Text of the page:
"What should I wear?" Every culture has a different response to this seemingly casual question. Clothing is intended to cover our bodies, but what does it uncover? Does it reveal something that is more than a matter of individual taste, that may have been dictated by each society's dress codes? To what extent is our choice of dress freely made or determined by our surroundings?
The variety of costume displayed in this exhibition is as great as the number of Jewish communities around the globe. In many cases, the clothes worn by Jews were similar or even identical to those worn by their non-Jewish neighbors, although at times special features distinguished them from the dominant culture. Opening the doors to the splendid array of garments hanging in the Jewish wardrobe, the exhibition invites viewers to consider different facets of the language of clothing. Though this language can disclose gender, age, background, or custom, some important meanings may remain vague and fluid. It may accentuate, but it may also hide; it may be transitory, but it may also be ageless and universal.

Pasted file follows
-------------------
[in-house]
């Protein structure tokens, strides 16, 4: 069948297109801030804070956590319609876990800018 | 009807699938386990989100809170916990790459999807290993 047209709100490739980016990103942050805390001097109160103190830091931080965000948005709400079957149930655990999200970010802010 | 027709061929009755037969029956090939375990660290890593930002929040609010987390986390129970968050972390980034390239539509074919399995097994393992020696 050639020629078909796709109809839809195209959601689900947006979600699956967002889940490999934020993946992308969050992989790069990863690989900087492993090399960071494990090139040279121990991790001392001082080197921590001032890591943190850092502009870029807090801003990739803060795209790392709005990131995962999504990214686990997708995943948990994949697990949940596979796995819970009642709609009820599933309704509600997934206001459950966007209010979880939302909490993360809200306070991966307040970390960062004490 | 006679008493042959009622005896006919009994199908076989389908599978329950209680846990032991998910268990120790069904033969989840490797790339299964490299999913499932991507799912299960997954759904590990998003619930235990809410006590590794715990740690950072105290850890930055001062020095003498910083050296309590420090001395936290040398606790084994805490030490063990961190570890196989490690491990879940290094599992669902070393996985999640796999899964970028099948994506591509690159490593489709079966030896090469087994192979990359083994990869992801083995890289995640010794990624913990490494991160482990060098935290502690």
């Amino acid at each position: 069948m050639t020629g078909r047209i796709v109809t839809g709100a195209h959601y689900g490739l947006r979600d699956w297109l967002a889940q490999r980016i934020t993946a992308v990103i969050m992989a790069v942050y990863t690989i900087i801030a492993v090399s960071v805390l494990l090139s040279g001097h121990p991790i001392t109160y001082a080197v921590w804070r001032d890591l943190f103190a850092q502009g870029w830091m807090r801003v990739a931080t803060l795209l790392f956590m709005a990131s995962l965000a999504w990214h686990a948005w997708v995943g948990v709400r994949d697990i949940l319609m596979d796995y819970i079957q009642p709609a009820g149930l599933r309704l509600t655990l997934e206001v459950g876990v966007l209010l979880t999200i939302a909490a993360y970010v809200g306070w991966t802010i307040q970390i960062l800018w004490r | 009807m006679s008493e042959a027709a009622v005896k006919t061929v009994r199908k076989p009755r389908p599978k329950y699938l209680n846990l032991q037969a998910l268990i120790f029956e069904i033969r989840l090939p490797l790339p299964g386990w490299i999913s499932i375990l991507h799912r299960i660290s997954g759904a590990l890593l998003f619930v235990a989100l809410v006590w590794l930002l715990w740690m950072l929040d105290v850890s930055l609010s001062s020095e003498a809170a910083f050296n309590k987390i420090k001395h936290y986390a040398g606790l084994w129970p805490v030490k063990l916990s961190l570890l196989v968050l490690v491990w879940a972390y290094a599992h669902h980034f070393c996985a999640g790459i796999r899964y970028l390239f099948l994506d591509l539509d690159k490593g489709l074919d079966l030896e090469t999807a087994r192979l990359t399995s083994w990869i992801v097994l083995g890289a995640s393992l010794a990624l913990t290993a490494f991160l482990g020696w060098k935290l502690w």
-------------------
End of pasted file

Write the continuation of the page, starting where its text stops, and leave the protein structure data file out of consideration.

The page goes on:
Dating from the 19th and early 20th century, the garments seen here provide rare or unique testimony to forms of dress and craft that no longer exist. They testify not only to bygone communities, but also to the passion and skill of the maker in every culture and to a sense of beauty that still has the power to enthrall.